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OpenZeppelin Preset Contracts

Let's add a simple ERC721 Token Preset.

Why use OpenZeppelin Contracts

From the OpenZeppelin Github Page: A library for secure smart contract development. Build on a solid foundation of community-vetted code.

They come with a preset, so we can easily do an ERC721 Contract that is mintable, pausable, burnable and supports all functions we possibly need to be ERC721 compliant.

For this first implementation we will be using

Creating the ERC721 Token

Create a new file in /contracts/AisthisiToken.sol with the following content:

// SPDX-License-Identifier: MIT
pragma solidity 0.8.3;

import "@openzeppelin/contracts/token/ERC721/presets/ERC721PresetMinterPauserAutoId.sol";

contract AisthisiToken is ERC721PresetMinterPauserAutoId {

    constructor() ERC721PresetMinterPauserAutoId("AisthisiToken", "AIS", "") {}

    function tokenURI(uint256 tokenId) public view virtual override returns (string memory) {
       return string(abi.encodePacked(super.tokenURI(tokenId),".json"));

This is a normal ERC721 Contract based on the preset that OpenZeppelin gives us. It might look overwhelming at this point, but there is nothing special to it - let's look what happens under the hood. If we open the ERC721PresetMinterPauserAutoId Contract then you see that it actually does a few things in the constructor (here is the documentation of the preset):

  1. It sets up a new ERC721 Token Contract with the name and the symbol, in this case "AisthisiToken" and "AIS".
  2. It sets the tokenURI base url to ""
  3. It will grant the deployer pausing rights and minting rights.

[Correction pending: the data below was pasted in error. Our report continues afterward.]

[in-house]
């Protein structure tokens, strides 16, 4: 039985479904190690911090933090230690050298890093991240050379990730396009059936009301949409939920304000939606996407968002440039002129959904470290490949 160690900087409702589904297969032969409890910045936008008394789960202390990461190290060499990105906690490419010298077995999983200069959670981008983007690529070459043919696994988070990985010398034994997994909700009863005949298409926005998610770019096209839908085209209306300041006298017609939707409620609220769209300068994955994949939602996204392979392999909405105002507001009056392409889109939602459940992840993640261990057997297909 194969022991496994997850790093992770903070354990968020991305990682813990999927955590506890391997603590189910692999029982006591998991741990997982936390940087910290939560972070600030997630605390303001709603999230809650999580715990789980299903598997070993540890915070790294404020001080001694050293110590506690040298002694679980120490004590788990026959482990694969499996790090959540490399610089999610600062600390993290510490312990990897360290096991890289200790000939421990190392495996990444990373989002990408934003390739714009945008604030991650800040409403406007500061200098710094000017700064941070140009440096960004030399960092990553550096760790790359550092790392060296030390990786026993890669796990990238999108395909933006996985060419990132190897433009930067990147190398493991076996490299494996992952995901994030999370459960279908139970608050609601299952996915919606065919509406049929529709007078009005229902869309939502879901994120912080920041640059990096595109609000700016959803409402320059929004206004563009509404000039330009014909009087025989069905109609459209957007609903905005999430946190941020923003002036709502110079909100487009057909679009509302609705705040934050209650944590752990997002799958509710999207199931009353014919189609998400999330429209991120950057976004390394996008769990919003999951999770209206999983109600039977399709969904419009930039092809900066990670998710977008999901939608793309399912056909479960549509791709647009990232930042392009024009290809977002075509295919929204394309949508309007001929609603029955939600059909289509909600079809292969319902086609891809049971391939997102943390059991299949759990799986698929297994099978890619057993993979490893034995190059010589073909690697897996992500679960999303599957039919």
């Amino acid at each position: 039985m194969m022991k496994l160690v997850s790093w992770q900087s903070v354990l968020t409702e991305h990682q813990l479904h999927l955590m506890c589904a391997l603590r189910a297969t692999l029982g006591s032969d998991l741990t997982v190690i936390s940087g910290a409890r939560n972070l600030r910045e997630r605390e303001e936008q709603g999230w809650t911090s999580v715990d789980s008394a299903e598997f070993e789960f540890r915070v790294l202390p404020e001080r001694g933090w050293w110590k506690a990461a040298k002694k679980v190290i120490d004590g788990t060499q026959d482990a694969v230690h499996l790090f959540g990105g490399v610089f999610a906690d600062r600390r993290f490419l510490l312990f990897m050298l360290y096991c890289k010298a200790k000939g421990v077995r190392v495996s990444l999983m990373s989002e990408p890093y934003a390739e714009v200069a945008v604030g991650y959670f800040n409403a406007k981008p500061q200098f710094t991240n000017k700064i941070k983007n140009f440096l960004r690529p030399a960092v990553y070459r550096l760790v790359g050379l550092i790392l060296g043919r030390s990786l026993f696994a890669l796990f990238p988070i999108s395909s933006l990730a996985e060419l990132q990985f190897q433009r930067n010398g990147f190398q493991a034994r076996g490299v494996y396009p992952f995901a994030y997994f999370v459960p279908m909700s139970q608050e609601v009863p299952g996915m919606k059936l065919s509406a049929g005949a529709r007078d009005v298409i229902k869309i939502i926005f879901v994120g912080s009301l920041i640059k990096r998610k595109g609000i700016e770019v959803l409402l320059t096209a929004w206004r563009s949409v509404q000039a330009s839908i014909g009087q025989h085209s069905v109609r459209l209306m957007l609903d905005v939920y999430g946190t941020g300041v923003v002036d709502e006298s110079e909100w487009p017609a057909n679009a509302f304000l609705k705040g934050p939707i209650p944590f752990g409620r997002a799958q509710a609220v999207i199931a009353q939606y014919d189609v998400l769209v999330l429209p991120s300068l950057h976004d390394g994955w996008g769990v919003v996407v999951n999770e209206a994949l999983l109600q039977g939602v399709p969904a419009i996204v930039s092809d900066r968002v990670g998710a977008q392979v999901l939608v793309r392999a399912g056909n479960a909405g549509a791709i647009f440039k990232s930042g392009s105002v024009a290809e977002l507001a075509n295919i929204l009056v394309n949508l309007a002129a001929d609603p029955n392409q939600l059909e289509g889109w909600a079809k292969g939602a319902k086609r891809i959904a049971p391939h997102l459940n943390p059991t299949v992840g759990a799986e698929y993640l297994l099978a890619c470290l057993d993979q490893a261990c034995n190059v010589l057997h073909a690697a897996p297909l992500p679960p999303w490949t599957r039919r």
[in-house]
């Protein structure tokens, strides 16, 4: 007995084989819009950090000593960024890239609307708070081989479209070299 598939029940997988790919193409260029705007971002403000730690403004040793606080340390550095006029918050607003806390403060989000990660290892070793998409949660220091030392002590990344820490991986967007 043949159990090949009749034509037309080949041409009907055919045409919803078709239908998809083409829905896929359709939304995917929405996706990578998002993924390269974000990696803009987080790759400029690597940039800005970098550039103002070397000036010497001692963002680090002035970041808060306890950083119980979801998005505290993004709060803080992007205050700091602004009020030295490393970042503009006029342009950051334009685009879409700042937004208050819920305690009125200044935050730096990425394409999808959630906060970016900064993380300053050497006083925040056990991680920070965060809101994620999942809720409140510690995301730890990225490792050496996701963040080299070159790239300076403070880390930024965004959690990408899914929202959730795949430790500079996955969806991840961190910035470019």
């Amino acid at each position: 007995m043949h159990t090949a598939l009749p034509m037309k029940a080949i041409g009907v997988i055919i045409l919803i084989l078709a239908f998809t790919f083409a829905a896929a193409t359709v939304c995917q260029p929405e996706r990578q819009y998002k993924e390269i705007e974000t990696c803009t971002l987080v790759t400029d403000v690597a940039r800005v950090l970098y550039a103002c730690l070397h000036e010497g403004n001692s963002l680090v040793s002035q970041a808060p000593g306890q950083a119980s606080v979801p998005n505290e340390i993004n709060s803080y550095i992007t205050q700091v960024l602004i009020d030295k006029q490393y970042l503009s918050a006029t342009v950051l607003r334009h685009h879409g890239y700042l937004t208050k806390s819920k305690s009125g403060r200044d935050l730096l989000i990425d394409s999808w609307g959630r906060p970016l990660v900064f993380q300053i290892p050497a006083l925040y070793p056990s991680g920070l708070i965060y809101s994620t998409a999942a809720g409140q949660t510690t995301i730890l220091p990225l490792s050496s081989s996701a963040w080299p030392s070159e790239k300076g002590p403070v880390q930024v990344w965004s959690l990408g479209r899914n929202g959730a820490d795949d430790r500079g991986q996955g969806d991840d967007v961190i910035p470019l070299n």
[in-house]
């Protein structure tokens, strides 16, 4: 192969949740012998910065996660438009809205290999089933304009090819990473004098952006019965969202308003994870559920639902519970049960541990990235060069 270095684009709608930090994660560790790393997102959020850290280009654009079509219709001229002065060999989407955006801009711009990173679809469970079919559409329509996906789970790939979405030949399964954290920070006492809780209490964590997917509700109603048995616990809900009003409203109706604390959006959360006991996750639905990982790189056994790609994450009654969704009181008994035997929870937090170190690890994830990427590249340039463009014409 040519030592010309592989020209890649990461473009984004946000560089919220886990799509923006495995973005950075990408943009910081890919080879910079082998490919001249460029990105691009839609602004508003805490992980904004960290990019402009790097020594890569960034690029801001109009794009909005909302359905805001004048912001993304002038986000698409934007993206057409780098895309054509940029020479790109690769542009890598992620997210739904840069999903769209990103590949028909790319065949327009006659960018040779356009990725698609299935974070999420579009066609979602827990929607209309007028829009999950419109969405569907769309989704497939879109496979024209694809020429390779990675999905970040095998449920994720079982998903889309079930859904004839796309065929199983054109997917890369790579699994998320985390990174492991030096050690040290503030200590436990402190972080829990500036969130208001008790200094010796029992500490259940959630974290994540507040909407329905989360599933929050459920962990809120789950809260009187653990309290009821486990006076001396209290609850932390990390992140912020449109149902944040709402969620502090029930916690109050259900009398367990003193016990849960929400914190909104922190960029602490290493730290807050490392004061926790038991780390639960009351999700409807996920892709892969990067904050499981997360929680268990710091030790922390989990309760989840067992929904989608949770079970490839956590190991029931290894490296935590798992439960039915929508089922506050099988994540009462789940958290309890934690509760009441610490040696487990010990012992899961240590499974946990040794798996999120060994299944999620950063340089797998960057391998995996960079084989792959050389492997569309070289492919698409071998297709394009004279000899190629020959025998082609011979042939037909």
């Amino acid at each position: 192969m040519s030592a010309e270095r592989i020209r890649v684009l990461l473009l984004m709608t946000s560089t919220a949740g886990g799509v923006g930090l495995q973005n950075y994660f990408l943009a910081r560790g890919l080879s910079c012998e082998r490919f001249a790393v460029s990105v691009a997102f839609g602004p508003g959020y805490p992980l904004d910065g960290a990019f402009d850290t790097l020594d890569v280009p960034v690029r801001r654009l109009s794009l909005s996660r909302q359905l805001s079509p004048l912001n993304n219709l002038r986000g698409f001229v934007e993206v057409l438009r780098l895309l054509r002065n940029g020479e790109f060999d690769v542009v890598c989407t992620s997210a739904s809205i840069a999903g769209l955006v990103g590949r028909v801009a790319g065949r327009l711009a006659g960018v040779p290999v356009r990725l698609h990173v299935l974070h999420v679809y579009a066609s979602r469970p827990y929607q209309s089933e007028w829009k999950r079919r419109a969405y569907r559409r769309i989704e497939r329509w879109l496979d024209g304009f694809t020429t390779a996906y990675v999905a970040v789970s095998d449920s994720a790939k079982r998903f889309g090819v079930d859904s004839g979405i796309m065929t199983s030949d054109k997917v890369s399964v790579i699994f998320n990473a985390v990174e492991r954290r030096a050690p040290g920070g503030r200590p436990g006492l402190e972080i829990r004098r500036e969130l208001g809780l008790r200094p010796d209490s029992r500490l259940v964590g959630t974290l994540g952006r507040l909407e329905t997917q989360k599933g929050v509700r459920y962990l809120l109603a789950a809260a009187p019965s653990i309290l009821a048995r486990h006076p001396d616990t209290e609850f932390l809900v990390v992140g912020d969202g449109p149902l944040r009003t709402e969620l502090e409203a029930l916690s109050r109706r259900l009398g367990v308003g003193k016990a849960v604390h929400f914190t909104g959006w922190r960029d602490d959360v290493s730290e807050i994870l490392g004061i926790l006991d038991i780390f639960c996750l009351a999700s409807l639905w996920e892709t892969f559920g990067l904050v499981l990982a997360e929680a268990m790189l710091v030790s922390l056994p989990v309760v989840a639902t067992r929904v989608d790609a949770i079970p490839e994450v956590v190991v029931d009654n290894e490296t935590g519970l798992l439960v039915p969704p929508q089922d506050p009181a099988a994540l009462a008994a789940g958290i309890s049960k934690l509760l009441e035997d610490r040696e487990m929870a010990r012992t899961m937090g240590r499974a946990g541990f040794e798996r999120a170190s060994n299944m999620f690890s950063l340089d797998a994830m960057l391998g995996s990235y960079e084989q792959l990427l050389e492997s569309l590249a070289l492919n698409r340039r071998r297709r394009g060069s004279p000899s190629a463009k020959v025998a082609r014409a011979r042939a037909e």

4. Additionally, and completely optional, but we decided to add ".json" to the url for the metadata file automatically, hence modified the tokenURI function.
 constructor(string memory name, string memory symbol, string memory baseTokenURI) ERC721(name, symbol) {
        _baseTokenURI = baseTokenURI;

        _setupRole(DEFAULT_ADMIN_ROLE, _msgSender());

        _setupRole(MINTER_ROLE, _msgSender());
        _setupRole(PAUSER_ROLE, _msgSender());

Let's give this a try in Truffle.

Adding Migrations to Truffle

Create a migrations file to migrations/2_token_migration.js with the following content

const AisthisiToken = artifacts.require("AisthisiToken");

module.exports = function (deployer) {

It should look like this now:

In the truffle-config.js file, edit the compiler settings to:

// Configure your compilers
  compilers: {
    solc: {
      version: "0.8.3",    // Fetch exact version from solc-bin (default: truffle's version)
      // docker: true,        // Use "0.5.1" you've installed locally with docker (default: false)
      //settings: {          // See the solidity docs for advice about optimization and evmVersion
      //  optimizer: {
      //    enabled: true,
      //    runs: 200
      //  },
      //  evmVersion: "byzantium"

We will later have a look how we can use the optimizer and other techniques to save gas costs.

Deploying the Token to the Truffle Development Network

Then simply run the truffle development console

truffle development

This should open the Truffle Development console:

Now lets just migrate the token and then mint one token:


will deploy the tokens to this test-chain.

Testing the Token on the Truffle Development Console

Then you can simply type in

let token = await AisthisiToken.deployed();[0]);

This will mint one token to your address.

That also means we can freely send it around!

token.transferFrom(accounts[0], accounts[1], 0);

Will transfer the token from account 0 to account #1.

Let's check the balance:

(await token.balanceOf(accounts[1])).toString()

Should output 1:

That's that. But what about that locking functionality?

Last update: March 28, 2022